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Sarbat Reads

My Magical Palace, a review

Sarbat Reads, the book club that focuses on Sikh and LGBT+ issues powered by sarbat.net, read My Magical Palace by Kunal Mukherjee in the month of August 2020. Here’s a short review based on the discussion we had:

Book cover, courtesy of goodreads.com

My Magical Palace by Kunal Mukherjee takes you along on an exciting journey in the 70’s India filled with happiness, loss, challenges, revelations, and, finally, acceptance. We found this novel easy to read, enjoyable and overall well-written.

Andrew discovers that Rahul is entertaining suggestions for an arranged marriage by his family even though he is in a committed relationship with Andrew; and Rahul recounts the events from one year in his childhood to Andrew to explain his actions. This is the frame, the pretext, that allows the story to be told. We found the whole idea of the heartfelt confession to the partner a bit clumsy and pointless; the constant shifting in time took focus away from the main narration and killed the catharsis.

The novel isn’t only about Rahul’s homosexuality, it revolves around a series of rather stereotypical characters taking on everything else that patriarchy in Indian society frowns upon. Things are sometimes over-explained as if addressing a white western reader rather than the desi reader well-versed in these issues.

The main theme of the book is the traditional Indian vision of love as a social institution instead of a personal feeling. Forbidden relationships (being inter-faith, same-sex or divorce) are metaphors for one another, each equally stigmatised. Malika Didi and Salim’s love affair as a Hindu-Muslim couple occupies a big chunk of the book, showing that homosexuality wasn’t the only dangerous path to follow.

Here I was, fighting to reclaim a relationship that was for all practical purposes destined to be as much a disaster as Malika and Salim’s.

– Rahul, protagonist in My Magical Palace

Another big part of the book is devoted to the profuse description of the palace (yes, the one in the title) and its garden, Rahul’s own Garden of Eden, his safe space. This exquisite portrayal of Indian nature is absolutely vivid and propels you in a magical environment indeed. Animals are equally salient and most of the time they came to play the role of metaphor of the protagonist’s feelings and fears. Throughout the novel we find all sorts of birds (especially bats), bugs and monkeys that draw parallels between Rahul’s situation and the aggressive patriarchal society.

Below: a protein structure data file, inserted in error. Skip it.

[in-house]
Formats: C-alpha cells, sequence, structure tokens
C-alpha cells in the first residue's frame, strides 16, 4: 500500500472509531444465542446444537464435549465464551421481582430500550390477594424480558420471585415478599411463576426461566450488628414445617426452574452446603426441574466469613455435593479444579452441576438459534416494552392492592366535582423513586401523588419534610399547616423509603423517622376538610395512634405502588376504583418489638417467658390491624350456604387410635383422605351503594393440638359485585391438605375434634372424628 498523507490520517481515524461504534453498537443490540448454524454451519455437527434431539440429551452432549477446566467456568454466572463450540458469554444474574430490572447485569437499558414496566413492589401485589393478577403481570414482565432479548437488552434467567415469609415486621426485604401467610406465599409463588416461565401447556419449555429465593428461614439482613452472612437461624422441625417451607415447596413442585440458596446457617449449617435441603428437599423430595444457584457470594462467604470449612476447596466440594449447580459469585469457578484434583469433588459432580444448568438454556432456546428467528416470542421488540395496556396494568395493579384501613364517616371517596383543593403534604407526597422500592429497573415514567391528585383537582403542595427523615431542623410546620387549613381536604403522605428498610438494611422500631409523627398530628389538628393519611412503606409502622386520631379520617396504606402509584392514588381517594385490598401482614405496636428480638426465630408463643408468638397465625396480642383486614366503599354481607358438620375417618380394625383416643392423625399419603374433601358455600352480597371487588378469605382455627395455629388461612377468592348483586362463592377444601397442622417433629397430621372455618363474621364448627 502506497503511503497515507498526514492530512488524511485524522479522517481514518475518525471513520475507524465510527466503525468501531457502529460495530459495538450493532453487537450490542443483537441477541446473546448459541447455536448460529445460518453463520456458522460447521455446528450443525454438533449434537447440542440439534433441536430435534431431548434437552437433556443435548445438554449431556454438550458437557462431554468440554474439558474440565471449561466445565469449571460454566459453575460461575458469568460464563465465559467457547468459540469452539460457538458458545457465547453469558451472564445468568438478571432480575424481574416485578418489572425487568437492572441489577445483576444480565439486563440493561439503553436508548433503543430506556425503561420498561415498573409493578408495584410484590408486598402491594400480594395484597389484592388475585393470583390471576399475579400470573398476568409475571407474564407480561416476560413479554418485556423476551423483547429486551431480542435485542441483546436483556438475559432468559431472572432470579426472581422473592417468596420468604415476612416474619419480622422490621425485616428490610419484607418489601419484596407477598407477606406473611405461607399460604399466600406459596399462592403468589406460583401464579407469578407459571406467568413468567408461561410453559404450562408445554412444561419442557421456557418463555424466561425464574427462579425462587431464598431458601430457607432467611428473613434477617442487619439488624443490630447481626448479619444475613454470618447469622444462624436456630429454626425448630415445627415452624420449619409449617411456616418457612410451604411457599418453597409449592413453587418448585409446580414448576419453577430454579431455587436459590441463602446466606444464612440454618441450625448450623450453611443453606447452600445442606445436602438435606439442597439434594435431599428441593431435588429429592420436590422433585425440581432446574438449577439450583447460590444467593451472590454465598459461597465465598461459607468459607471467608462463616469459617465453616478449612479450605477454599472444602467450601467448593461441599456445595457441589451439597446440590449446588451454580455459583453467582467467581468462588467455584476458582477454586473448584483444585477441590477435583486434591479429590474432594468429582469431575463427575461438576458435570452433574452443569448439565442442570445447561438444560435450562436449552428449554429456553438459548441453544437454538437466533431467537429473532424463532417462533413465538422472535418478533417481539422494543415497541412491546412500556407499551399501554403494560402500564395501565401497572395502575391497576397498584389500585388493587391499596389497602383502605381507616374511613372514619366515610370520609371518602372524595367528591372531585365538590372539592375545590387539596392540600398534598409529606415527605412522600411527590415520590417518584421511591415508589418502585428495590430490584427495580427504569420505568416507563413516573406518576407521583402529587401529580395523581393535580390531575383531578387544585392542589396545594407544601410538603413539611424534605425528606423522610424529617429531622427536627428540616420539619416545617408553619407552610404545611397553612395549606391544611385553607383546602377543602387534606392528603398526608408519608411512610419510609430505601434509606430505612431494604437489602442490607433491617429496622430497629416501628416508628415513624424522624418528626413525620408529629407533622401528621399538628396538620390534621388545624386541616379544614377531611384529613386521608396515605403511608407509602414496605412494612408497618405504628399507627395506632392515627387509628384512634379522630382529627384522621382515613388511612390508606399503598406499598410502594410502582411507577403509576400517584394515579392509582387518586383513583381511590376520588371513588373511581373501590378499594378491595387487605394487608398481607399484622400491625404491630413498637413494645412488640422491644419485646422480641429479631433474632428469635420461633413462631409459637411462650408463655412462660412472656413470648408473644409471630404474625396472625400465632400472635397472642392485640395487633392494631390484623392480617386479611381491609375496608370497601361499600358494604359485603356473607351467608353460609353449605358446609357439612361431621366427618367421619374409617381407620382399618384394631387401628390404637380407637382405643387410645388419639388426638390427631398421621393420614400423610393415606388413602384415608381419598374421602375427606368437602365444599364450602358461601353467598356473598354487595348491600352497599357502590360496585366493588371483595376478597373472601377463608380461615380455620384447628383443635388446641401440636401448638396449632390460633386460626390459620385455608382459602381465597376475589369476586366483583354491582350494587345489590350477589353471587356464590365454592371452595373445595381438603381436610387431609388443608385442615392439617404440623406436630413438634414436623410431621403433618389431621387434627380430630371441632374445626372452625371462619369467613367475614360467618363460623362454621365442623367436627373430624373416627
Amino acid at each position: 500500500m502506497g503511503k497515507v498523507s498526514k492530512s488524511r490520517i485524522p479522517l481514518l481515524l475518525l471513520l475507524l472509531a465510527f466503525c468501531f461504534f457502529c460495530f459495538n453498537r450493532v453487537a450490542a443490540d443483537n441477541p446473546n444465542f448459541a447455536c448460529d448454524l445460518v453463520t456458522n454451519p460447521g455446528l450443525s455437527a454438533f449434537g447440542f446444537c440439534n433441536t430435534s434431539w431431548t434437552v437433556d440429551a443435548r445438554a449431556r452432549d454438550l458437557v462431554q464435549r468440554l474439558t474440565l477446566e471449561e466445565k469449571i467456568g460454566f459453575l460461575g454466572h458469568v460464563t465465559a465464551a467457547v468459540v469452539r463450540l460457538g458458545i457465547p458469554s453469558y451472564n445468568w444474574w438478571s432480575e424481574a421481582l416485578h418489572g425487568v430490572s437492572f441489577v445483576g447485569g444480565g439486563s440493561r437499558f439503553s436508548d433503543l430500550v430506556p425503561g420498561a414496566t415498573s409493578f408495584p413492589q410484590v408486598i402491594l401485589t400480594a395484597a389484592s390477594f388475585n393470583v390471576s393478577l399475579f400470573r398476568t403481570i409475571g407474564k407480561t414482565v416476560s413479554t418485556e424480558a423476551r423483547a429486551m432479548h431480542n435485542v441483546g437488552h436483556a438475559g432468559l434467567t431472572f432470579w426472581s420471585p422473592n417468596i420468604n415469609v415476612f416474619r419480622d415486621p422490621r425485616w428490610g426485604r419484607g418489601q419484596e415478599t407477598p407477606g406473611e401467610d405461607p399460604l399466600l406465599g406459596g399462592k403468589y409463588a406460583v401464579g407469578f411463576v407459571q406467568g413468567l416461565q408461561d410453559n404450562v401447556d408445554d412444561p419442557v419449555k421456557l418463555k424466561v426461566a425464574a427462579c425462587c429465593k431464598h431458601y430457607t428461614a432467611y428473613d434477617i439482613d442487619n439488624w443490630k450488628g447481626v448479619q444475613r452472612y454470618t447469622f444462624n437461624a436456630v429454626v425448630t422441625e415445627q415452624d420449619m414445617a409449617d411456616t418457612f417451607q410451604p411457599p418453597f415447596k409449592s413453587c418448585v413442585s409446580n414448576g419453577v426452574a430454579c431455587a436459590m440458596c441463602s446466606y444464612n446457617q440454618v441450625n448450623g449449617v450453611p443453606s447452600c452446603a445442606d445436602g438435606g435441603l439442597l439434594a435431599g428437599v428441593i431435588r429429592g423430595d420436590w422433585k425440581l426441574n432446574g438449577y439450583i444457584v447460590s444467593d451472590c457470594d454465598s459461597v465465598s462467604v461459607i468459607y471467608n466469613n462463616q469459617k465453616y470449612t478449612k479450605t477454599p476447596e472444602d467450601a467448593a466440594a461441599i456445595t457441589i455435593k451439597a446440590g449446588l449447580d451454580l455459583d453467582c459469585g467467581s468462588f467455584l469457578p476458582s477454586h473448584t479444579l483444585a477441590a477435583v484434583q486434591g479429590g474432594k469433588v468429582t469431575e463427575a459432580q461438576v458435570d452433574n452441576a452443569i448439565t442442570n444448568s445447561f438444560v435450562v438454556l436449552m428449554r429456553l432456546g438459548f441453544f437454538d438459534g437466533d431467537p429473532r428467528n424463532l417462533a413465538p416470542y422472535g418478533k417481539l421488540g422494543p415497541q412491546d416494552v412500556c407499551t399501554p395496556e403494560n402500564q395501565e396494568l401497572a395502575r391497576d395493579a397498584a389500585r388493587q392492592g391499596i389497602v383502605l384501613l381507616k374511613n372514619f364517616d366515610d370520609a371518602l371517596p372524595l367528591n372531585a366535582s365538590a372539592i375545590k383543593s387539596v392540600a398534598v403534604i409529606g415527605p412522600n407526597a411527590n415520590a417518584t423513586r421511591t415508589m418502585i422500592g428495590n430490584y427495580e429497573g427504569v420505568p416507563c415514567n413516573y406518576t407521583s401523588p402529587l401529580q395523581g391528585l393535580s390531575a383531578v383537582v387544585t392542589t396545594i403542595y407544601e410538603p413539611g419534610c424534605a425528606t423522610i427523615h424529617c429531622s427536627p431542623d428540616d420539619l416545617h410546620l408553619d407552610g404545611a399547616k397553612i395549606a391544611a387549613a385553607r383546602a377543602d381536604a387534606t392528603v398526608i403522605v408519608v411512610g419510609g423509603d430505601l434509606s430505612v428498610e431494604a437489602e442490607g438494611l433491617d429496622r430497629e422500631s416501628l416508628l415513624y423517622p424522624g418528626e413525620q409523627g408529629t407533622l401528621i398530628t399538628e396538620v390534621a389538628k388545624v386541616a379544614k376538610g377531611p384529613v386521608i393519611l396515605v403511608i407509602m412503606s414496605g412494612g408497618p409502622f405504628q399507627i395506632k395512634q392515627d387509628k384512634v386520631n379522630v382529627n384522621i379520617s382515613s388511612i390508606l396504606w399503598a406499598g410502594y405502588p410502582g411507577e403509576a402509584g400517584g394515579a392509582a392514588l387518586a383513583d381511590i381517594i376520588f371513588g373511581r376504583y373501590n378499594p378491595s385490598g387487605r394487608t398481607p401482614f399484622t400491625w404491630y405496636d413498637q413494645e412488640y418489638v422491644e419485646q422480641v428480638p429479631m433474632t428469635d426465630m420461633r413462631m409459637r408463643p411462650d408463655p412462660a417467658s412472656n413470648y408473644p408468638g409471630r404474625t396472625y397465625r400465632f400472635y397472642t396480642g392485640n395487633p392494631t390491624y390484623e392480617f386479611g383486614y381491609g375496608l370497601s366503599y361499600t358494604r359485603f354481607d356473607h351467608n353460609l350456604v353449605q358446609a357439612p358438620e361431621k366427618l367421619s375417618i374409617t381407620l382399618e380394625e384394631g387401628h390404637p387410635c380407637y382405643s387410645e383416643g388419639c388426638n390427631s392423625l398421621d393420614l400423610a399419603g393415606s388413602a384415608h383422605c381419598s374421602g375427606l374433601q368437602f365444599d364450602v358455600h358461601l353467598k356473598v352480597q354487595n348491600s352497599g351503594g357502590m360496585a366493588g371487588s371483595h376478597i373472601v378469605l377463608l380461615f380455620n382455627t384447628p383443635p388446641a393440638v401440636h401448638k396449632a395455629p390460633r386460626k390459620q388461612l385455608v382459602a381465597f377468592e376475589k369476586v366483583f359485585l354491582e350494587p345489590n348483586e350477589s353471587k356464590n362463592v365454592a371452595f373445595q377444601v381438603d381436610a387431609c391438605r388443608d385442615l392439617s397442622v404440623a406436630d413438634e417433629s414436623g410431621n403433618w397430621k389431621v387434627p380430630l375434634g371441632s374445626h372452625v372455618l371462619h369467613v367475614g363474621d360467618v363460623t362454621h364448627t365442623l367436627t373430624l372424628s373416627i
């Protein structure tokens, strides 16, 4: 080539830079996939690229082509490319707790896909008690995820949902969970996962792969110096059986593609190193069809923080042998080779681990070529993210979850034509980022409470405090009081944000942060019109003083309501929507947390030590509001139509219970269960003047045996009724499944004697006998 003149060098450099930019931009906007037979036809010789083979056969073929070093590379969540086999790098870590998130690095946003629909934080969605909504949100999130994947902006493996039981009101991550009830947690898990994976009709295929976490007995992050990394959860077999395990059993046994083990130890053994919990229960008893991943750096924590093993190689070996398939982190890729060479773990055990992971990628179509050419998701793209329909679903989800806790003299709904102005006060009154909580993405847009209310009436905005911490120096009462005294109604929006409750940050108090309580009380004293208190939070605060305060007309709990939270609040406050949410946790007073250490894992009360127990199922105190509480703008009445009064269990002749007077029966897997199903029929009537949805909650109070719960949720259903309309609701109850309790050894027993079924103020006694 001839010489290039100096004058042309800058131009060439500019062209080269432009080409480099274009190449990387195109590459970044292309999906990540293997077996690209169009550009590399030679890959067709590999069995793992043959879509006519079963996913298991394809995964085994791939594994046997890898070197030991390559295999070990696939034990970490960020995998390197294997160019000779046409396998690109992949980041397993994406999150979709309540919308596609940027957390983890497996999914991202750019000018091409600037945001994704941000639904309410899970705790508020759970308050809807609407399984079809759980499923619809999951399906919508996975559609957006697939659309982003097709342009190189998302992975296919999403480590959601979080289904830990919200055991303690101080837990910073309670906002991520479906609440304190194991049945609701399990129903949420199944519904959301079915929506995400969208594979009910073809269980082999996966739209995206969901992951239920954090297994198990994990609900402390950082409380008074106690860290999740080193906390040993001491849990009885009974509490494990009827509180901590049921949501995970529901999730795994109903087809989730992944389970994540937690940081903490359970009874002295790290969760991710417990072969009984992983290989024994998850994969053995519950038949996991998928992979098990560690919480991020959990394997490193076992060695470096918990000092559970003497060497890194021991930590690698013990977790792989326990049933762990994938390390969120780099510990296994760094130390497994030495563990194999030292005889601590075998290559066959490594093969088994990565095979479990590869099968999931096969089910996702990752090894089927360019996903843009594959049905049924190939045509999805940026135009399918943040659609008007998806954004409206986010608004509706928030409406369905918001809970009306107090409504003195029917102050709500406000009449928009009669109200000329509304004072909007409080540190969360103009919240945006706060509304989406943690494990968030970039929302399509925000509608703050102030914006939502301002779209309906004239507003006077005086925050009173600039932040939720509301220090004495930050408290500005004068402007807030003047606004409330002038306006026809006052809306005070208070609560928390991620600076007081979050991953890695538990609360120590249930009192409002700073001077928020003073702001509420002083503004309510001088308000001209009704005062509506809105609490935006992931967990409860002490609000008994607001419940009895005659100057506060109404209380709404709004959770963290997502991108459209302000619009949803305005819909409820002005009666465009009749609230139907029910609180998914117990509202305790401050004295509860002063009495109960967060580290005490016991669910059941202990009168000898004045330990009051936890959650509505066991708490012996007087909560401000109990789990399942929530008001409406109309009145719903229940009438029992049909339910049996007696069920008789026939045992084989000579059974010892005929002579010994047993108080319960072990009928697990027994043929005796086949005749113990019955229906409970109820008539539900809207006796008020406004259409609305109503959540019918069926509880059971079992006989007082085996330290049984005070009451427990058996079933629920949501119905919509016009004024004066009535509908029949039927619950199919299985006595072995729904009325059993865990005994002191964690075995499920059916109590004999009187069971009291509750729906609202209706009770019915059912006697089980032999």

The book ends so unexpectedly that it almost disappoints you. The author develops the one year in Rahul’s life with great detail and stops short of mentioning his later development. Even the events in the very last pages are left undone. We at Sarbat asked the same question: What happens next? We wanted to know the reactions to the revolutionary self-acceptance that takes place at the very end.

One thing we absolutely loved about My Magical Palace is the relationships Rahul shares with his sister Rani and his Mallika Didi that culminates in a heartbreaking moment of bond between Rahul and Rani, a gay boy and a girl, two minorities seeking support in each other as they face bullies at school and patriarchy in general:

“I will gladly beat up anyone who says mean things about you.” [Rani] pinched my cheek playfully, her eyes twinkling. “But I will always be stronger and taller than you.”

The character we unanimously liked the most was Colonel Uncle, a very enigmatic and controversial figure, Rahul’s only confidante and role model. We were quite disappointed that his storyline wasn’t as developed in the book, as it held so much promise. Unfortunately, the other characters came across as quite flat and superficial, described more like prototypes than real people. It seemed like there is no nuance between good and bad when it came to people, and we were left wanting more representation of the humanity that lies in-between.

Author Kunal Mukherjee, courtesy of goodreads.com

To hear more about the novel, hear directly from the author, Kunal Mukherjee here:

Even if you missed the club meeting, we recommend this novel by Kunal Mukherjee for a nice gateway from everyday’s life, take the opportunity to visit Rahul’s palace and connect with your own nature.

Happy reading from Sarbat.

SarbatReads is a monthly book club where we read books that challenge our conceptions of gender, sexuality, race, religion, caste, class and ability. We do not focus solely on sikh and/or lgbtq+ issues and are open to everyone. All you need to do is to read the book of the month and come to the discussion with an open heart and open mind. Join our next meeting, email us at sarbatsikhs@gmail.com or fill this form. We look forward to welcoming you to our next meeting.

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